This post was crafted by Rabbi Marc Baker, Head of School at Gann Academy. He took the words right out of my mouth...Being a lifelong Buffalo Bills fan I feel a certain kinship with the old man in the story who could have been my father, who coincidentally, was also born in 1918. My father used to say in life you could count on three things; death, taxes and the Bills losing.
"Last week, as I drove to a Grandparents’ Breakfast at my school, I heard something on NPR that brought tears to my eyes. Commentator Bill Littlefield read a poignant essay called “The Old Red Sox.”
Picture an old man and a young man talking, when the old man says in a less than enthusiastic, almost dejected, voice: “They’re gonna win the World Series.”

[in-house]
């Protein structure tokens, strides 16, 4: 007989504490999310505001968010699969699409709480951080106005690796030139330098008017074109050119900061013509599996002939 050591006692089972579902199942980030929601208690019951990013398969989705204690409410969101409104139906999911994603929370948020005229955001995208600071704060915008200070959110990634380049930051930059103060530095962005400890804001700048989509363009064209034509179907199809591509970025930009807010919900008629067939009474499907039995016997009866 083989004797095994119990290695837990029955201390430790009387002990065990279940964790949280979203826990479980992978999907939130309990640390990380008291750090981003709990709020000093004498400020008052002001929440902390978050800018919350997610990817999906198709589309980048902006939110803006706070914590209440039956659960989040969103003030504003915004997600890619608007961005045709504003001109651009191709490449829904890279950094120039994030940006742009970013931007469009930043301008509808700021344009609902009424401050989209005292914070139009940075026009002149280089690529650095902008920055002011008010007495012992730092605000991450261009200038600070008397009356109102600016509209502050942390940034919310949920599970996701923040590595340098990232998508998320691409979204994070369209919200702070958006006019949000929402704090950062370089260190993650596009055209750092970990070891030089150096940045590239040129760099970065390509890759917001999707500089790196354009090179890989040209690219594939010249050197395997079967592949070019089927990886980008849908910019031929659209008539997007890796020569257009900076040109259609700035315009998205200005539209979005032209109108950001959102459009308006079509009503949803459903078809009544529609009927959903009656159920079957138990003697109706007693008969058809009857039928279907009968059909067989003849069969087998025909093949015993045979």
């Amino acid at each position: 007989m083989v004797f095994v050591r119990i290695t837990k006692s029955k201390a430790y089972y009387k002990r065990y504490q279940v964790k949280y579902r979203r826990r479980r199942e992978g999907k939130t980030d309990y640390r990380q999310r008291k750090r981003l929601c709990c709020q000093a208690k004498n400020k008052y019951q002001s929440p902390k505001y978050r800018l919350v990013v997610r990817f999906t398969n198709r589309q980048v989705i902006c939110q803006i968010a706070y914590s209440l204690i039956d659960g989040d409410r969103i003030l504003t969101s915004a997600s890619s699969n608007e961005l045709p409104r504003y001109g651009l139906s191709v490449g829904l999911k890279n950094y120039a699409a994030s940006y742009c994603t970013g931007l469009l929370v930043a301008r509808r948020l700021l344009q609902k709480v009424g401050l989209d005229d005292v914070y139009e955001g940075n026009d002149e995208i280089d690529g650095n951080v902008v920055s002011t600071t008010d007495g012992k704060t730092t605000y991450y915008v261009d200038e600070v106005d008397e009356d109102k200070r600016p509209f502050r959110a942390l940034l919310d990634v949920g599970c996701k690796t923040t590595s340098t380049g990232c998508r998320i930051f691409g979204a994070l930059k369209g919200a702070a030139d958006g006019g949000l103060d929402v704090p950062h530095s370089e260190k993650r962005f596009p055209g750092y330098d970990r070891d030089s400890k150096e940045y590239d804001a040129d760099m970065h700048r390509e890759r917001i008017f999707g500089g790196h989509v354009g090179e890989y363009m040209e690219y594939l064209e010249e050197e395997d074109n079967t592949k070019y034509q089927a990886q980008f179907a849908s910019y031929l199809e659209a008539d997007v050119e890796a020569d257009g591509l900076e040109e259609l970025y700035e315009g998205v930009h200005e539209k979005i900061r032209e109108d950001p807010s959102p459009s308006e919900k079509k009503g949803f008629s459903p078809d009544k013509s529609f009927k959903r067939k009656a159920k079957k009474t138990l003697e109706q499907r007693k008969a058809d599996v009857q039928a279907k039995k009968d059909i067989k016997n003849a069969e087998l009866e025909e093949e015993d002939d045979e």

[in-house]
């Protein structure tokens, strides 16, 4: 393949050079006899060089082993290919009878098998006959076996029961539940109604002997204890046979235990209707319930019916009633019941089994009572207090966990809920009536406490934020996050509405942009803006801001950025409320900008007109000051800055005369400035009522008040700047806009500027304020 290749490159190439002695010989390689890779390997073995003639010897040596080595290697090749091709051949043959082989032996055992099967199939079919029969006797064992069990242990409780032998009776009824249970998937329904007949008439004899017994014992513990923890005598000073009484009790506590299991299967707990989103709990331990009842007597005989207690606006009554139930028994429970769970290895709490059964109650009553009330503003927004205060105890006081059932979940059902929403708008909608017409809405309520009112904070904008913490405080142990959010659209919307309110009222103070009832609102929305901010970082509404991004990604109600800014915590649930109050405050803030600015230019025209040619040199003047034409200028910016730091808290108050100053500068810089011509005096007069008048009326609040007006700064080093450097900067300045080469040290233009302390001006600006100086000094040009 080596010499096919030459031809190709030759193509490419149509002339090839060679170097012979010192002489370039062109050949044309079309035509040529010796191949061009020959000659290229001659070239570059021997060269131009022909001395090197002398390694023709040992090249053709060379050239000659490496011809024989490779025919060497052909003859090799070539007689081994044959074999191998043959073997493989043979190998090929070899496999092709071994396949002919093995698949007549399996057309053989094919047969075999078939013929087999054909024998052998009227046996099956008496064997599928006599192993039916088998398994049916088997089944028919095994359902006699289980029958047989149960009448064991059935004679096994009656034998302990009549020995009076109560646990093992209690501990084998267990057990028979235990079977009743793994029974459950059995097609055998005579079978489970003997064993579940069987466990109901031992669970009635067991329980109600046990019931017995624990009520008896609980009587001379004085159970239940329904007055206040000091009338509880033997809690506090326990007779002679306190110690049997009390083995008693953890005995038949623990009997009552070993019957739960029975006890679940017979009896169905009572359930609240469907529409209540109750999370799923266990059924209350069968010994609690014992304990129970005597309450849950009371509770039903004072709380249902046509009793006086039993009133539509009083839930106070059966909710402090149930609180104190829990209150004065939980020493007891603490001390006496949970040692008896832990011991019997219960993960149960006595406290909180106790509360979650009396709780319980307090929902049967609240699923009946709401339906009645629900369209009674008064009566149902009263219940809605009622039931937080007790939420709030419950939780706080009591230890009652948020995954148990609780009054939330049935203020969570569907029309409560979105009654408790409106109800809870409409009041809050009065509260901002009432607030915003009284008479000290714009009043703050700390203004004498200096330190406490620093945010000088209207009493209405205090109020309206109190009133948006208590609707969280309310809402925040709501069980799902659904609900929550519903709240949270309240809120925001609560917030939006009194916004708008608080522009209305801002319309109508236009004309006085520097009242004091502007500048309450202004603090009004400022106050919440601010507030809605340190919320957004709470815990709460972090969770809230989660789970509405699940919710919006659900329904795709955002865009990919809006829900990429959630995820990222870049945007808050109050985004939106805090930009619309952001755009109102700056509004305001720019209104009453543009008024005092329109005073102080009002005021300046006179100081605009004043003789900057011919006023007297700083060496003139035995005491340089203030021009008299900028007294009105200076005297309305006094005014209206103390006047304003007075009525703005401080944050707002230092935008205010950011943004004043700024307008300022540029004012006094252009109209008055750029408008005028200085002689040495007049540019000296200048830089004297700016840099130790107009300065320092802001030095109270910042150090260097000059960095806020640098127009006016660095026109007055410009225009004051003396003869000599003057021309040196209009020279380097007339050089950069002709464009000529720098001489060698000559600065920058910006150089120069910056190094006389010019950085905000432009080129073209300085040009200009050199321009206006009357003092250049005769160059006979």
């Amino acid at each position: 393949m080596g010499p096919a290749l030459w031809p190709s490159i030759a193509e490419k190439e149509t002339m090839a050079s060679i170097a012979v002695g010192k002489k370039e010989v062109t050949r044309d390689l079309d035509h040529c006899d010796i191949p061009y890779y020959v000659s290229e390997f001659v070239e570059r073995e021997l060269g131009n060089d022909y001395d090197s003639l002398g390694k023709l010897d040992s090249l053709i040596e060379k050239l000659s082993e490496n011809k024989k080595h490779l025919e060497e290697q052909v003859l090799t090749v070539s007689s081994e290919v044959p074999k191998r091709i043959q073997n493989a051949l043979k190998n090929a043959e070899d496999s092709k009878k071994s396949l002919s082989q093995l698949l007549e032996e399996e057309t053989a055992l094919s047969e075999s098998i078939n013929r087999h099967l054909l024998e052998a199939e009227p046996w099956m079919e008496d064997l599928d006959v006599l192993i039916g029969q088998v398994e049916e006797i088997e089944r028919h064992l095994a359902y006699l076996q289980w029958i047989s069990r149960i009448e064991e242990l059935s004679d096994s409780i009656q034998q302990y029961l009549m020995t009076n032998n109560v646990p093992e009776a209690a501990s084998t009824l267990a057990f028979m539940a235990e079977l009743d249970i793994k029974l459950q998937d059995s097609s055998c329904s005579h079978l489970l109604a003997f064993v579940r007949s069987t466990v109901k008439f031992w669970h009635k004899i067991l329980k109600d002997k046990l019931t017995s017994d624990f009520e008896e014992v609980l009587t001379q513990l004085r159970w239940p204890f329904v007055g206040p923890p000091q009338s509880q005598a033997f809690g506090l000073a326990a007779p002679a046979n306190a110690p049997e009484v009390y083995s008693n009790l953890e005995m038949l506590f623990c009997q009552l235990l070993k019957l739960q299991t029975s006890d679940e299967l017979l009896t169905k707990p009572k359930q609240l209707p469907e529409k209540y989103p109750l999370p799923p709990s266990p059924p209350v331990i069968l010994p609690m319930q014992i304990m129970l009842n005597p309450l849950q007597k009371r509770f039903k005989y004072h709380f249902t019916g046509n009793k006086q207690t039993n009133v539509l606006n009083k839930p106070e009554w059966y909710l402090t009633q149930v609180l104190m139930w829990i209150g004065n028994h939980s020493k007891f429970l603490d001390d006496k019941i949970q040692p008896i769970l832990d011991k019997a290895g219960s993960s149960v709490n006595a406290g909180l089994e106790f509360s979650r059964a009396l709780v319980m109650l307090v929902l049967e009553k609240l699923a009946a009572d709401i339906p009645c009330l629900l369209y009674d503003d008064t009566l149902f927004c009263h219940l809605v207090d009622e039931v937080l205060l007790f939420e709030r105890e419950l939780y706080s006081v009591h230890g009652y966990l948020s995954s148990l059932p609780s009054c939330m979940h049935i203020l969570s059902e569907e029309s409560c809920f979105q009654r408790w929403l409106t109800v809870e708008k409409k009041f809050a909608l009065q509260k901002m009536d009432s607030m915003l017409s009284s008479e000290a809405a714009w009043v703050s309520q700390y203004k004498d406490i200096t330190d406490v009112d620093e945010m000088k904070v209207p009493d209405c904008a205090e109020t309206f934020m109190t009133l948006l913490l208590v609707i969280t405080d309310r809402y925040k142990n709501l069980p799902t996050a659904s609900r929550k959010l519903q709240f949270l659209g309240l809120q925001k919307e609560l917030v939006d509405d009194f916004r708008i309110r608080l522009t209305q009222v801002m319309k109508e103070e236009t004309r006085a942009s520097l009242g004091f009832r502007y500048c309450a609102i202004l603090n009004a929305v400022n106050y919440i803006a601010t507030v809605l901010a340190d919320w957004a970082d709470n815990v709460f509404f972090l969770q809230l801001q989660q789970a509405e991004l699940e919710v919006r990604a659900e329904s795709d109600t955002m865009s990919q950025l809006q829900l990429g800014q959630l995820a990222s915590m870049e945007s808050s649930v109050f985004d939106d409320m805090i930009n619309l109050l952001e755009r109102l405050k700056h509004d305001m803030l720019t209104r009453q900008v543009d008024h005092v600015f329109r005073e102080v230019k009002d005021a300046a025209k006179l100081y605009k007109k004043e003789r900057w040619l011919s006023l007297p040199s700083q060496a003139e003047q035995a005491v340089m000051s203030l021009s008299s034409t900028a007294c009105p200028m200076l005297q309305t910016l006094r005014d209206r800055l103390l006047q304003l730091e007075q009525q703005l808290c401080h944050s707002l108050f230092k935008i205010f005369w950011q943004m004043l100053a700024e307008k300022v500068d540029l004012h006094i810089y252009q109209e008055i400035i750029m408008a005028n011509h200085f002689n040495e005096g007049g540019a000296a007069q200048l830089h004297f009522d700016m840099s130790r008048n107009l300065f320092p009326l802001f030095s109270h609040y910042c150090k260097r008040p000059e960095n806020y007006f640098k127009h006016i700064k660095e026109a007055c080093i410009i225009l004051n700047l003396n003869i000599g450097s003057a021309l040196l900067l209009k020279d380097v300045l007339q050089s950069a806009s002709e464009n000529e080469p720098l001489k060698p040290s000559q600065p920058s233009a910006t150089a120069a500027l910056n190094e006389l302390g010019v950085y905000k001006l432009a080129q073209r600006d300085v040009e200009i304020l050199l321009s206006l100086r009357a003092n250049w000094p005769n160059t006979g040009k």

An exchange ensues between these two representatives of two generations. The young man cannot understand why the old man isn't thrilled with the fun and excitement of the Red Sox winning in 2004, 2007, and again this season. It’s fun, he says.
The old man laments the fact that things are not as they used to be. “What are we, the Yankees?” he asks. “This is fine, if you’re in it for the fun,” he says to the young man. The old man misses the dependability of the good ol’ Red Sox, whom we could always count on to raise our hopes and then lose. And not only lose, but lose with artistry.
This is a beautiful piece about the gap between generations, relevant for anyone who thinks about continuity, tradition, transmission, history, memory, family. What does the future look like through the eyes of a tribe’s elders? How can the younger generation appreciate the experiences of those who came before them?
Littlefield captures the feelings of sadness and loss that we feel when the world changes around us, even for the better. What does it mean that my children will never know the longing that Red Sox fans felt since 1918, the year my grandfather was born?"